A bunch of quick tricks to make up nicknames for yourself and all your friends

Ready to try out a brand new nickname? Maybe you think it'd just be easier to say. On the other hand, a ton of people might have the same first name, so you want a cool way to stand out. Or, you might just want to have fun inventing a whole new name for yourself. That's totally understandable—lots of us experiment with interesting nicknames to see what works. If you want to start a new chapter and create an awesome name everyone can call you by, check out this easy guide. Here, you'll be able to put together a ton of nicknames in minutes.

Things You Should Know

  • Base nicknames off of your first name, middle name, last name, initials, memorable puns, or rhymes.
  • Try out traditions that your family has passed down. For example, Spanish cultures use suffixes like "-ito" and "-ita," while Japanese people use the suffix "-chan."
  • Take inspiration from personality traits, inside jokes, pop culture, or even online nickname generators.
  • Be kind with nicknames for others—they’re meant to be affectionate and friendly!
Method 1
Method 1 of 4:

Playing Around with Your First Name

  1. Shorten the name you already have. It’s really easy to do, and it’s a fun option if you want a fresh start or to just switch things up. For example, maybe you just changed schools and you want a cool nickname when you make brand new friends. Just remove one of the last syllables in your first name.[1]
    • Jonathan→Jon; Abigail→Abi; Zaire→Zai; Samantha/Samuel→Sam
  2. It’s pretty common to have this type of nickname given to you in childhood, but lots of teens and even adults use this little trick. If your first name only has 1 syllable, then this method makes it sound catchier. You may need to add an extra consonant to get the right “look” when you spell out your nickname.[2]
    • Charles→Charlie; Jennifer→Jenni; Lucía→Lucy
    • Daniel→Danny; Aaliyah→Ally; Mathias→Matty
  3. This tactic makes your nickname sound a little more mature, but it also keeps everything friendly. Use the first syllable of your first name, then add an “e” to the end of it. Since the "e" is silent, you won't hear it, so you'll emphasize the last consonant instead. You might also swap out one consonant for another one to get a more classic nickname.[3]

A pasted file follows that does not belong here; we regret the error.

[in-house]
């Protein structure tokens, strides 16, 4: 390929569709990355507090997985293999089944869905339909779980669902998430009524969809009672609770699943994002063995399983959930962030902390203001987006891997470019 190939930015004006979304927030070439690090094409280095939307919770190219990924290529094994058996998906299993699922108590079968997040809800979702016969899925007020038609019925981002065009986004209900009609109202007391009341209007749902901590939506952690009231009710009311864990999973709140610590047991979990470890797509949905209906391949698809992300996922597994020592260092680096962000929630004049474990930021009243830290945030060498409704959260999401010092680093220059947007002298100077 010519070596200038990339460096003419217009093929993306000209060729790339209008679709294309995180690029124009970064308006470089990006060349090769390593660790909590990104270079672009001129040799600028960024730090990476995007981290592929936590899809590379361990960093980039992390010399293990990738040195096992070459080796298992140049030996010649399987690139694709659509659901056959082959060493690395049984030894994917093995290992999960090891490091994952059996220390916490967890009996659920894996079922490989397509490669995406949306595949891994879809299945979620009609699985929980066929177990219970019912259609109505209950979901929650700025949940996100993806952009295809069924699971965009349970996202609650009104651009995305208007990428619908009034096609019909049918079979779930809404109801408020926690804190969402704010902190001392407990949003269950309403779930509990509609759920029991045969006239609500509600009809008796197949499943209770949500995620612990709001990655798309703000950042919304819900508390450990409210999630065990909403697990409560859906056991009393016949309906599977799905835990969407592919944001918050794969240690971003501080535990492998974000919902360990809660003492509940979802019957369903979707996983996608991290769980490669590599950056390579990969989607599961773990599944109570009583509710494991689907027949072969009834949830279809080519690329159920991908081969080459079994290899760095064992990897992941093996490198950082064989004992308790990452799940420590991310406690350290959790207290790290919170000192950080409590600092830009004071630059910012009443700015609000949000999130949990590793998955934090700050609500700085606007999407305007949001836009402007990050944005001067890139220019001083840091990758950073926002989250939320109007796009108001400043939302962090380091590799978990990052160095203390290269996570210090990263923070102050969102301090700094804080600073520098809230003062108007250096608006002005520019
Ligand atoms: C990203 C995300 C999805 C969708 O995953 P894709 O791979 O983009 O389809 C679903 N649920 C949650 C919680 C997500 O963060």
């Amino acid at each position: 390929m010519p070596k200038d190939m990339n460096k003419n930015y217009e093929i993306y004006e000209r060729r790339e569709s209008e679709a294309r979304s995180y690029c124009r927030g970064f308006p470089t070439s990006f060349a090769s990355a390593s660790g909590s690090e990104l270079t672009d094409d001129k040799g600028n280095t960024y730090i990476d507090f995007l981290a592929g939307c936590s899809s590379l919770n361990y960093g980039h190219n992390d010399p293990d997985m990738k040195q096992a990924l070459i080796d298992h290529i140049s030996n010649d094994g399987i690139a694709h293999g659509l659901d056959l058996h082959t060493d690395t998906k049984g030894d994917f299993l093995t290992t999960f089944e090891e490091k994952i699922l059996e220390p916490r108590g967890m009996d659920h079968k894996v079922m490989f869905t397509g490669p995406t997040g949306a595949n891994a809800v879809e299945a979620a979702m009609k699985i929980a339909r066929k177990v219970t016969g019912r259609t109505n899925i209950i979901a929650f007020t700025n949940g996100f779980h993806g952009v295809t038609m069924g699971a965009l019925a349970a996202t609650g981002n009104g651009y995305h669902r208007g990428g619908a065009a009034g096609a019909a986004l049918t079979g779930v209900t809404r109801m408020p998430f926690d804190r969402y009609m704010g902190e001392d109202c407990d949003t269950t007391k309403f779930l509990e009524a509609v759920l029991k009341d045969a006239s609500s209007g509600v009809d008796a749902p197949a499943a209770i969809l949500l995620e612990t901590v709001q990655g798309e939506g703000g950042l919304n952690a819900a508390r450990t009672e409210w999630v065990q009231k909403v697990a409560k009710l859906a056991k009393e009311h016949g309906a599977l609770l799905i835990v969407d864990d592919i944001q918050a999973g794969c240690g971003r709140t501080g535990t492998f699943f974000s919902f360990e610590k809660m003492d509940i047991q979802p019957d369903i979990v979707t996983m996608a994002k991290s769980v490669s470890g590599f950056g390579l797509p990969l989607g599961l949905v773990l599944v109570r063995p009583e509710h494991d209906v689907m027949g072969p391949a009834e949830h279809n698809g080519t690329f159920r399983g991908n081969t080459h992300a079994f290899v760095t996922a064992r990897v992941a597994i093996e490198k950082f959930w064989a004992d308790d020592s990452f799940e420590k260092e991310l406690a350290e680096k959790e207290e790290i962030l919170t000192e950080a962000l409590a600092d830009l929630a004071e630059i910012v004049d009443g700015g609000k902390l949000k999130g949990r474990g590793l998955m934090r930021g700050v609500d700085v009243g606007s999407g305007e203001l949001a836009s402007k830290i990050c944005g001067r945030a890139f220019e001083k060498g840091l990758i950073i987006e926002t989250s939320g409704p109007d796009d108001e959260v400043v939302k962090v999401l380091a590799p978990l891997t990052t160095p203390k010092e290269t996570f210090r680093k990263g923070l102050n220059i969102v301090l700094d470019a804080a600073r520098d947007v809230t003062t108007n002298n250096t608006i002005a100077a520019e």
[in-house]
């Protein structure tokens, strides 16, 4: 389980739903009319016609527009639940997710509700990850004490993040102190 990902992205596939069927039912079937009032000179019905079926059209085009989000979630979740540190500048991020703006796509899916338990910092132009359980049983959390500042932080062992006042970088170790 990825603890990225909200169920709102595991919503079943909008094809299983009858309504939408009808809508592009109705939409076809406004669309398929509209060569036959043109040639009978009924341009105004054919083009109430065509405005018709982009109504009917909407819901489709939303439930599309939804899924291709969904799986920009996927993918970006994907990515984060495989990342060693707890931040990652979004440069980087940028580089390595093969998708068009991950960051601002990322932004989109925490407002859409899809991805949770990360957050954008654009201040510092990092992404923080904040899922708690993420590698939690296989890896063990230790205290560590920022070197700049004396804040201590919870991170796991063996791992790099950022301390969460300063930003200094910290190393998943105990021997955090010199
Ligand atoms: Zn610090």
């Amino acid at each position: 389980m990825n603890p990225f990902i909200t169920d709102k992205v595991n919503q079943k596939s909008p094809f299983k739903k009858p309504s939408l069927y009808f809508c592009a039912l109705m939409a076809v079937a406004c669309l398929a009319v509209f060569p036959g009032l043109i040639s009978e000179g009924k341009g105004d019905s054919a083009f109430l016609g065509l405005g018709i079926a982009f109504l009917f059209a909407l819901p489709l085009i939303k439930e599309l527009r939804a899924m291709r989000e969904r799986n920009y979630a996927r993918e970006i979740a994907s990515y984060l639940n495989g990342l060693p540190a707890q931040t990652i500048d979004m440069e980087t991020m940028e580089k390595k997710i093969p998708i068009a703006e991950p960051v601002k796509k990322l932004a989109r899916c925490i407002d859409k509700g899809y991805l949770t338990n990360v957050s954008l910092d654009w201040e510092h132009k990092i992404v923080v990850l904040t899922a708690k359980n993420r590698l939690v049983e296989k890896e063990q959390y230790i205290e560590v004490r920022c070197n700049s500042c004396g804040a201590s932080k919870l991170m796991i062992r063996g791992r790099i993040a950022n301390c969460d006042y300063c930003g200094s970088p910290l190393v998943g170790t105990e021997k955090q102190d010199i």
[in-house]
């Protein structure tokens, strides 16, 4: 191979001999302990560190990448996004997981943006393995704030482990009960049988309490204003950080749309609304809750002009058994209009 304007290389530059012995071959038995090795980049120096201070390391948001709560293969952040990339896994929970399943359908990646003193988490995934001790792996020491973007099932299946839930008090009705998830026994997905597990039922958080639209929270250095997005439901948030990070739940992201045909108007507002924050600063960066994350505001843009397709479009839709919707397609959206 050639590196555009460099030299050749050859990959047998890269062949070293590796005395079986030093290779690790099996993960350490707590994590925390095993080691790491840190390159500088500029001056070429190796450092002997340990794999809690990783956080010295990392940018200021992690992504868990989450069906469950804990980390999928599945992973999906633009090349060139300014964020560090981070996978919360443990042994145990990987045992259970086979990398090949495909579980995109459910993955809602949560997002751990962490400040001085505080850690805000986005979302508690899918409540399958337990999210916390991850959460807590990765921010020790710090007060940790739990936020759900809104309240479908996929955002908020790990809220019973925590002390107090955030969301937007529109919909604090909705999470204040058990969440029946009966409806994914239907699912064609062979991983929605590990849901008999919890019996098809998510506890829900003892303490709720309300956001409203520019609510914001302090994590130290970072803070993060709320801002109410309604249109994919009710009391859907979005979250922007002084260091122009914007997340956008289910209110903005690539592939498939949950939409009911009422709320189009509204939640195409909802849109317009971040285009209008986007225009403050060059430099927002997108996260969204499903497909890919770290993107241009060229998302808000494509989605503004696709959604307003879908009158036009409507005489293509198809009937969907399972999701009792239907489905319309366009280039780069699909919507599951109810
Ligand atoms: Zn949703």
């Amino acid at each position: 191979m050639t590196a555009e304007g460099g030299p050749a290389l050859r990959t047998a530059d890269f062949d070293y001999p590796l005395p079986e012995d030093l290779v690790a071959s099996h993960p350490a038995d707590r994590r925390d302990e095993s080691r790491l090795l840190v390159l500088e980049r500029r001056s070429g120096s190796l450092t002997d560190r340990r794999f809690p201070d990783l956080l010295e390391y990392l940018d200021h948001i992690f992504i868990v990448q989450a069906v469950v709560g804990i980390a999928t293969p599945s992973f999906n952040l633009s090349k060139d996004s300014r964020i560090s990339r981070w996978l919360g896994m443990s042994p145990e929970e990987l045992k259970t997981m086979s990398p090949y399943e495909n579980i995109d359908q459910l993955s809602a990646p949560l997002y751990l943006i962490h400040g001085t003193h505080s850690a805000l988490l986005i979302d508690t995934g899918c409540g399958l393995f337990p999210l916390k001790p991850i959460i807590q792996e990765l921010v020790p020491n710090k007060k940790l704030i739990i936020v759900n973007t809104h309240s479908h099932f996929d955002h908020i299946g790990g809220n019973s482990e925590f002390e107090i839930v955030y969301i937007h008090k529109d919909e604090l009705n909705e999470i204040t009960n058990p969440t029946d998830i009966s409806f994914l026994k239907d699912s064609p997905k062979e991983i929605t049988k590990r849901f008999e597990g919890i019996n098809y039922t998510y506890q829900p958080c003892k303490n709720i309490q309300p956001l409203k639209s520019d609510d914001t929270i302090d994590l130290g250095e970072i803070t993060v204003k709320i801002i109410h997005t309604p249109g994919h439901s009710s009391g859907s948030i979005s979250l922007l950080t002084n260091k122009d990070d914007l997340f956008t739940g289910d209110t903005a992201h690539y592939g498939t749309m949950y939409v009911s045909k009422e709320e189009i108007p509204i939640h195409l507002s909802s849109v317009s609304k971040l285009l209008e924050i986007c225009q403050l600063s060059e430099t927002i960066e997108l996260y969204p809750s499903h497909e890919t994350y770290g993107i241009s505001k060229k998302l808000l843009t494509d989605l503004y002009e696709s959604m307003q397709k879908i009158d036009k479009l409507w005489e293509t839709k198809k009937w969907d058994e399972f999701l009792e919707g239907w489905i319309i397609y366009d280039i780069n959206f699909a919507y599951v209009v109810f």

• Michael→Mike
    • Kathleen→Kate
  4. It just depends on what calls out to you—does one of the middle syllables of your first name have a nice ring to it, or does the final syllable seem a lot more fun? After you make your choice, see if you prefer to throw out any consonants you don’t want or add vowels like “-ie,” “i,” or “y.”[4]
    • Frederick→Rick/Ricky; Elizabeth→Beth
    • Patrick→Trick
    • Anthony→Tony
  5. If you like history or want to honor your culture, use one of the “diminutives”—shortened versions—of your first name that have been passed down over time. Ask people in your family about any conventions they’re aware of, or look through a name book to read about the meaning and origin of your first name.[5]
    • One Middle English fad was to add and swap letters to make a nickname.[6]
      • Henry→Hank; Edward→Ted
    • Many Spanish “diminutives” end in “-ita” (for girls) or “-ito” (for boys).[7]
      • Guadalupe→Lupita; Juan→Juanito
    • In India, many people use the first syllable of their name and add a "u."[8]
      • Namrata→Namu; Ashwini→Ashu
  6. Give your name an edge with some inspo from Terminator—just take the first syllable of your first name, then add the suffix "-inator" to it. Or, if you want a cuter vibe, use the first syllable of your first name, replace a vowel if you want to, and include the suffix "-boo."[9]
    • Sadira→Sadi-boo
    • Tao-Yi→Tao-inator
      • Pull from affectionate suffixes from your culture, too: for example, in Japan, if your SO or best friend adds the suffix "-chan" to your first name, it means they really like you.[10]